Everyone has some stroke risk. Some risk factors, according to the National Stroke Association, are beyond our control, including age, sex, race, diabetes, and family history. If you have one of these risk factors, it is even more important to learn about the lifestyle and medical changes you can make to prevent a stroke.
Medical conditions that increase stroke risk include previous stroke or transient ischemic attack (TIA or "mini stroke"), high cholesterol, high blood pressure, heart disease, atrial fibrillation, carotid artery disease, and diabetes. According to University Primary Stroke Center specialists, these factors can be controlled and managed, even if you have already had issues with any of them in the past. Talk with your doctor about what will work best for you.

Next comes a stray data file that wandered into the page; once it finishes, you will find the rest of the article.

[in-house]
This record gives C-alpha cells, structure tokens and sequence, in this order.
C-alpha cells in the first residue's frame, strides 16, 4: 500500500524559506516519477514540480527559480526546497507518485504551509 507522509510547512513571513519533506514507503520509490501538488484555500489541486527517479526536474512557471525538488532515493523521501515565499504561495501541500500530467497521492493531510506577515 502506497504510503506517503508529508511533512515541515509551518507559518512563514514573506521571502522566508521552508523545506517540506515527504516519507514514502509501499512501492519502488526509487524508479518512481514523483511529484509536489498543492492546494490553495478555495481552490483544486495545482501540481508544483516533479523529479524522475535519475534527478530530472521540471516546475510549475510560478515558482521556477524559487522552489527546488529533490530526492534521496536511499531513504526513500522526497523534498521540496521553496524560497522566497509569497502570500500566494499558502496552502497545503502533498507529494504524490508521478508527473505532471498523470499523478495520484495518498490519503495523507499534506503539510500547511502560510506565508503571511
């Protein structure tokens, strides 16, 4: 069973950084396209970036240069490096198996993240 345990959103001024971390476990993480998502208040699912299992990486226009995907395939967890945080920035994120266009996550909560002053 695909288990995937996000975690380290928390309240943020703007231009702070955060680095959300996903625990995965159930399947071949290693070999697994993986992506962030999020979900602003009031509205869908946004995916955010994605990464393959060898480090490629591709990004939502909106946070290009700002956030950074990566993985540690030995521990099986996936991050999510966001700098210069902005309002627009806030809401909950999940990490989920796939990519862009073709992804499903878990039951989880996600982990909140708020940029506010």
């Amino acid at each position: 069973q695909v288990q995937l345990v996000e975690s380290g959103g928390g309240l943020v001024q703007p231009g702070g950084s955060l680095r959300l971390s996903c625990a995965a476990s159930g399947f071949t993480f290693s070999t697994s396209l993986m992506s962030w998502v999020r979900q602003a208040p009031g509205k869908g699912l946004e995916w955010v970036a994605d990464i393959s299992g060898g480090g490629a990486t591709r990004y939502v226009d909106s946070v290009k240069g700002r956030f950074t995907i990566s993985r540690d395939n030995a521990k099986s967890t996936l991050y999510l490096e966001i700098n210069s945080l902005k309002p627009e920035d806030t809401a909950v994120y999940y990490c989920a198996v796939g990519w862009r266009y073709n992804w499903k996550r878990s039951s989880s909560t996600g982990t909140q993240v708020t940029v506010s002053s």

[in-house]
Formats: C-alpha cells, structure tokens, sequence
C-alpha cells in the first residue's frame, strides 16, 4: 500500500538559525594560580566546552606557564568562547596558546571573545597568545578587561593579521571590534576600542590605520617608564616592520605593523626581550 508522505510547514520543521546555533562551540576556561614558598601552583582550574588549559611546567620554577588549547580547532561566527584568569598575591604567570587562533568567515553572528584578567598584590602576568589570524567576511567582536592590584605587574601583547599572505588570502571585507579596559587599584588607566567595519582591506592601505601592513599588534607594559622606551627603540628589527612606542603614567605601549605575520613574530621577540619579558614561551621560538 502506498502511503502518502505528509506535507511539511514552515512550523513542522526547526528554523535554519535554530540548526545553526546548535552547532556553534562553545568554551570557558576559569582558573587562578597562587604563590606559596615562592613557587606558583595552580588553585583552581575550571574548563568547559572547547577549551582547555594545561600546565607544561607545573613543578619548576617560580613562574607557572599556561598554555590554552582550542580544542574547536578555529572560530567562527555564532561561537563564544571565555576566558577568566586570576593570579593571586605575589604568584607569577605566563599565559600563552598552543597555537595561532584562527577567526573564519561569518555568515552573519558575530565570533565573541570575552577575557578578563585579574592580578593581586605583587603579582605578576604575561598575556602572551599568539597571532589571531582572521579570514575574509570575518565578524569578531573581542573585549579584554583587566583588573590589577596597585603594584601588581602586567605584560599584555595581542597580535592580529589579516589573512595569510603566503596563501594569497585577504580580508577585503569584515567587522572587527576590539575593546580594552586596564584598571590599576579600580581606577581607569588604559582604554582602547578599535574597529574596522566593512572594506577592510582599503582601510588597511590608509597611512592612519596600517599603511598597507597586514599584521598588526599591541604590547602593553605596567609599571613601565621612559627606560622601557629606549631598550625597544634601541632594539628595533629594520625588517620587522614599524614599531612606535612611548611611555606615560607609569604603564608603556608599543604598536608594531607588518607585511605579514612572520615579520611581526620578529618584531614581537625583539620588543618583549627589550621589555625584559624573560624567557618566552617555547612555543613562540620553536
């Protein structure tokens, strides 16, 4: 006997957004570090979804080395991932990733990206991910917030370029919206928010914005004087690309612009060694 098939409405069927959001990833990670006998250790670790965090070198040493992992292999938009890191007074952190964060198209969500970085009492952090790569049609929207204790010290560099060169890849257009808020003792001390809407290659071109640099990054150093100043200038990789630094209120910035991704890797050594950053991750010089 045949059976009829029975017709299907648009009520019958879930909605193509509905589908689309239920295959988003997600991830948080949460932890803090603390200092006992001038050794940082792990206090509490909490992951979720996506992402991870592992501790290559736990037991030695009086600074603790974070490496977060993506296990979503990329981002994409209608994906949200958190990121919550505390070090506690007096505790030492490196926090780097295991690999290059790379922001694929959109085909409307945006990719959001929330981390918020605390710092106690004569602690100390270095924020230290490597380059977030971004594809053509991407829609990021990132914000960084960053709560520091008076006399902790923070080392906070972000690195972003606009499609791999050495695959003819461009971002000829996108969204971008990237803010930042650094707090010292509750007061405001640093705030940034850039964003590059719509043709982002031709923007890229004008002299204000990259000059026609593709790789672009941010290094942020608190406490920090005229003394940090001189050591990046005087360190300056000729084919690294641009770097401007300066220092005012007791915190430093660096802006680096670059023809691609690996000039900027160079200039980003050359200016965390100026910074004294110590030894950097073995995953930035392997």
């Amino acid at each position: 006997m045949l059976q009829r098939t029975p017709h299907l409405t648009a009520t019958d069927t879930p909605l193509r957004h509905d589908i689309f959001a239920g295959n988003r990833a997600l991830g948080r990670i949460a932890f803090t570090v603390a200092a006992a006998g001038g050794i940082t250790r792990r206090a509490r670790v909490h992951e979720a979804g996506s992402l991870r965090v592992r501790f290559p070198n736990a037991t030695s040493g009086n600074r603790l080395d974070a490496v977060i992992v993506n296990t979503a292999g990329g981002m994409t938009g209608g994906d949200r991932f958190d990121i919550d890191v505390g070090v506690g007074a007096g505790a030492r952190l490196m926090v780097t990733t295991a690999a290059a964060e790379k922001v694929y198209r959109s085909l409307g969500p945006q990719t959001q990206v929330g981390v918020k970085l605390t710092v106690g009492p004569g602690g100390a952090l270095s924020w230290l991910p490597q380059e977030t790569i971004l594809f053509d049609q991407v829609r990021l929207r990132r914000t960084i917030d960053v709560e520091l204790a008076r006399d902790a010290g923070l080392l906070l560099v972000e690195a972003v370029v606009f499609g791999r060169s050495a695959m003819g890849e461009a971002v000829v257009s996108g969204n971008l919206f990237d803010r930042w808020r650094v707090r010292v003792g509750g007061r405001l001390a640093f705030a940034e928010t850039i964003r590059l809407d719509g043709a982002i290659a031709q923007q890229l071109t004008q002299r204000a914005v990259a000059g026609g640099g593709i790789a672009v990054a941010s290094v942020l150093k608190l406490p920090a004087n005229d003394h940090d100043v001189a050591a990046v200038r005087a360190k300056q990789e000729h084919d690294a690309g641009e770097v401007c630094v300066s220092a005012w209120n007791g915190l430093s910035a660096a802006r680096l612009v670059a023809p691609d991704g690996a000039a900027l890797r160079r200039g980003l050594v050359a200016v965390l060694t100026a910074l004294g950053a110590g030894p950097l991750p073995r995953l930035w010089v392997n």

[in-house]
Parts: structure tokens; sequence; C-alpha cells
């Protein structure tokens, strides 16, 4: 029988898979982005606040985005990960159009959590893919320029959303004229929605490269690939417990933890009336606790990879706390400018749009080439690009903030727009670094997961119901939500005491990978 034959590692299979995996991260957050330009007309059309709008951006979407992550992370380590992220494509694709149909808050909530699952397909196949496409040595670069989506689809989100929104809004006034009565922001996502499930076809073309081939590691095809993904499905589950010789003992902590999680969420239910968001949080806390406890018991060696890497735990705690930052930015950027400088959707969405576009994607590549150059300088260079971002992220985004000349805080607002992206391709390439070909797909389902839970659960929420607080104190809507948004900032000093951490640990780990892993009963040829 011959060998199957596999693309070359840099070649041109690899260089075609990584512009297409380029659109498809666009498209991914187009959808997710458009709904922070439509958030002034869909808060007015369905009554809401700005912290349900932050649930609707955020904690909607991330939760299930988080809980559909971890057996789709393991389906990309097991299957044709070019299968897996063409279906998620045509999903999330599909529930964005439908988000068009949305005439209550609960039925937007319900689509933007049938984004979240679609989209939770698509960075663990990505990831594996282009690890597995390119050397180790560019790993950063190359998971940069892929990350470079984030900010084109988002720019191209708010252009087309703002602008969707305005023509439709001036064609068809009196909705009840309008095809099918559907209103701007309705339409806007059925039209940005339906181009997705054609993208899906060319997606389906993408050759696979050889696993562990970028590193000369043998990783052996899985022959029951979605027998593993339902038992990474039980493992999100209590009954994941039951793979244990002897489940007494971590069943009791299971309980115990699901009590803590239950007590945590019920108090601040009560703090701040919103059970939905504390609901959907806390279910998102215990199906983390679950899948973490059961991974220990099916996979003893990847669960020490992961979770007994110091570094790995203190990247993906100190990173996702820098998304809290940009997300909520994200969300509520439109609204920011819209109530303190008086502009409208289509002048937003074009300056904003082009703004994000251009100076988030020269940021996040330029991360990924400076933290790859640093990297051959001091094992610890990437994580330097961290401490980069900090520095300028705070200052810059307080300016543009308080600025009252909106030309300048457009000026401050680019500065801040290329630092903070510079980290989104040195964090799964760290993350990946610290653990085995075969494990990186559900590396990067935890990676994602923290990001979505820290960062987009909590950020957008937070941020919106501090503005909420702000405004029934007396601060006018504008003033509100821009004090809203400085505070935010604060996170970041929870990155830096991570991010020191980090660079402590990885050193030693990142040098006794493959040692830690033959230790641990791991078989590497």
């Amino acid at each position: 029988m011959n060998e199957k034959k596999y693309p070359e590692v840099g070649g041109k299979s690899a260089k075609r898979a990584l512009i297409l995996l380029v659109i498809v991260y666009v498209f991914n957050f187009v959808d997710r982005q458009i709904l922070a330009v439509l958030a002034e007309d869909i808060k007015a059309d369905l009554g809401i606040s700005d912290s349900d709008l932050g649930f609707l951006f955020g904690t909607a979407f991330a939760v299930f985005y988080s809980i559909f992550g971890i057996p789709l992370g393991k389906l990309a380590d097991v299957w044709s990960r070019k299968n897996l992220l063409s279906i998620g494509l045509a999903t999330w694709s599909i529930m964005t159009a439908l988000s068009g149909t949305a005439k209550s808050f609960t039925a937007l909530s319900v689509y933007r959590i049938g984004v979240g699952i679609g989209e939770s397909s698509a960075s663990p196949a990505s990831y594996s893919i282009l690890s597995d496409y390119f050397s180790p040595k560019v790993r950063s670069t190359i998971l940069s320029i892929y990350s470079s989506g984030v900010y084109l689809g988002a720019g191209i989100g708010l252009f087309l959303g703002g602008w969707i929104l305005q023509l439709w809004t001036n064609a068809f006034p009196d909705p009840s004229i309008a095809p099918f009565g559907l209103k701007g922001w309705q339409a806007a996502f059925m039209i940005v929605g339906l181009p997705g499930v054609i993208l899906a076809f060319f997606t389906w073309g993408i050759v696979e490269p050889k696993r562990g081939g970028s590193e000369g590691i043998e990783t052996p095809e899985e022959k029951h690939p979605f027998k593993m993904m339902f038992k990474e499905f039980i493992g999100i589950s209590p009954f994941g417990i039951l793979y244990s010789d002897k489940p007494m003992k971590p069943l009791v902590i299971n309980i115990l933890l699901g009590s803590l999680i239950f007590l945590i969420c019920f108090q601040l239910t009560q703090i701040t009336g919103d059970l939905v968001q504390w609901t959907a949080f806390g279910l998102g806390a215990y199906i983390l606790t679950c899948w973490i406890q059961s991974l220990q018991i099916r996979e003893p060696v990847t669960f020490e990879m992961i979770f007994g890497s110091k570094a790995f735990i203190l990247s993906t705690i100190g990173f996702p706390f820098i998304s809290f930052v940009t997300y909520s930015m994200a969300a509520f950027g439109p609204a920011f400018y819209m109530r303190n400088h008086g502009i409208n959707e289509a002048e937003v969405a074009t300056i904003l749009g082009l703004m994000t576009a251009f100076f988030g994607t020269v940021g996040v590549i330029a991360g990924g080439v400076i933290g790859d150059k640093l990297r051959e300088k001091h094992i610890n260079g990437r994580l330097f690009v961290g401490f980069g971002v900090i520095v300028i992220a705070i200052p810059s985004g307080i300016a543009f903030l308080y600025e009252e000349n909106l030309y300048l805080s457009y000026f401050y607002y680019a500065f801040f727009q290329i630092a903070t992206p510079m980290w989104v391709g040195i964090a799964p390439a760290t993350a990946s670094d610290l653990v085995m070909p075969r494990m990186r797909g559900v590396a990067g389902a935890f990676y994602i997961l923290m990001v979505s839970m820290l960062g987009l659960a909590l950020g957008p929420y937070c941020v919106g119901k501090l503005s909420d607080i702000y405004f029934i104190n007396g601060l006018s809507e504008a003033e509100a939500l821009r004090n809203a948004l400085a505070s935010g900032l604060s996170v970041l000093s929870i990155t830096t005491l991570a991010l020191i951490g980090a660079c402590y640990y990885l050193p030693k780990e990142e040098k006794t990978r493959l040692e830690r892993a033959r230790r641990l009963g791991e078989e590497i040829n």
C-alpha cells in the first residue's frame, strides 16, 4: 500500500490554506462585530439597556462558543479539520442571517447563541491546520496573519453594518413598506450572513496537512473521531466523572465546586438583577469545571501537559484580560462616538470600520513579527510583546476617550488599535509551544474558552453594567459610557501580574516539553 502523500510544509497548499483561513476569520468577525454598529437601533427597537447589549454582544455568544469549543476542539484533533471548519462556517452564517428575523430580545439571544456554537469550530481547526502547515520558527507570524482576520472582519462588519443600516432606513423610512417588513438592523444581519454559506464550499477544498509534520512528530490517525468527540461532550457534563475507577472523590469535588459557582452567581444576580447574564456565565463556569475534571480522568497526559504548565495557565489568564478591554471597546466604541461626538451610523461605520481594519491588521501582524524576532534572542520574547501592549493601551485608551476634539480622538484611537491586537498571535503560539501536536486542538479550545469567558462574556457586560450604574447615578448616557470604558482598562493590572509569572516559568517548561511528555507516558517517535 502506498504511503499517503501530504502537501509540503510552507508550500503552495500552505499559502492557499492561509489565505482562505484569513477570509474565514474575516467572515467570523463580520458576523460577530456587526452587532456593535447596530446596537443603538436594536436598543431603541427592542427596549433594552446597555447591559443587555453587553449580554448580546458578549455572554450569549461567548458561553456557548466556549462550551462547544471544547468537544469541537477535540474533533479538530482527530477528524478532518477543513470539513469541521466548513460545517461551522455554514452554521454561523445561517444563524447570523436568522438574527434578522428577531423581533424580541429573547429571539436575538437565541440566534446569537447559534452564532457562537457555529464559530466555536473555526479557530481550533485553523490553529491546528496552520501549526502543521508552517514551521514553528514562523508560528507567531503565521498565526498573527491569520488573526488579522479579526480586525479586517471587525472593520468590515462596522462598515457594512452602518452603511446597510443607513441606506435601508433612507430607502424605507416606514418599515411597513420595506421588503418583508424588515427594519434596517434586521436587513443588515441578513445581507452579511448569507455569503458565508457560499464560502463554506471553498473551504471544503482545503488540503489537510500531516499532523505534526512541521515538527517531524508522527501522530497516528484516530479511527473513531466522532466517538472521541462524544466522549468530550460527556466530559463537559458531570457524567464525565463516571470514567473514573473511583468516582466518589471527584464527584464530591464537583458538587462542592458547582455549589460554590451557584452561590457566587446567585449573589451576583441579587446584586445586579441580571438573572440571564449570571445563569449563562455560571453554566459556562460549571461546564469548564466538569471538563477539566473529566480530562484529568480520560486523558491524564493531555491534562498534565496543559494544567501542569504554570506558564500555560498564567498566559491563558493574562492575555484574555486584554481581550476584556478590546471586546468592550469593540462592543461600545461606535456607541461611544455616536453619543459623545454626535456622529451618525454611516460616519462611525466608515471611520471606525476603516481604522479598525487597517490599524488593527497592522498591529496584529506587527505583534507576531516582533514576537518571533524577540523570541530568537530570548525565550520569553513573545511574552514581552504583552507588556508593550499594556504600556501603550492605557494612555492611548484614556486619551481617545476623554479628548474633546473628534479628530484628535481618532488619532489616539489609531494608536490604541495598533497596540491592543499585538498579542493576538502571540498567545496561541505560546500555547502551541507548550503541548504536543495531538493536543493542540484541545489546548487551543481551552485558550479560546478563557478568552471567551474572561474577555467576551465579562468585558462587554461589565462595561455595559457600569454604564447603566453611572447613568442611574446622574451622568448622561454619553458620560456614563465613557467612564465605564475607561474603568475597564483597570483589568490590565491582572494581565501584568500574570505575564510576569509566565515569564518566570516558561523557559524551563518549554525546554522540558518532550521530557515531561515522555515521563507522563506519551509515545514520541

Lifestyle factors that contribute to stroke risk include smoking, being overweight, and drinking too much alcohol. You can control these lifestyle risk factors by quitting smoking, exercising regularly, watching what and how much you eat, and limiting alcohol consumption.
A family history of stroke increases the chance you will have one, too. Age is also a factor. The older you are, the more likely you are to have a stroke. Men, especially among African-Americans and Hispanics, are at the greatest risk.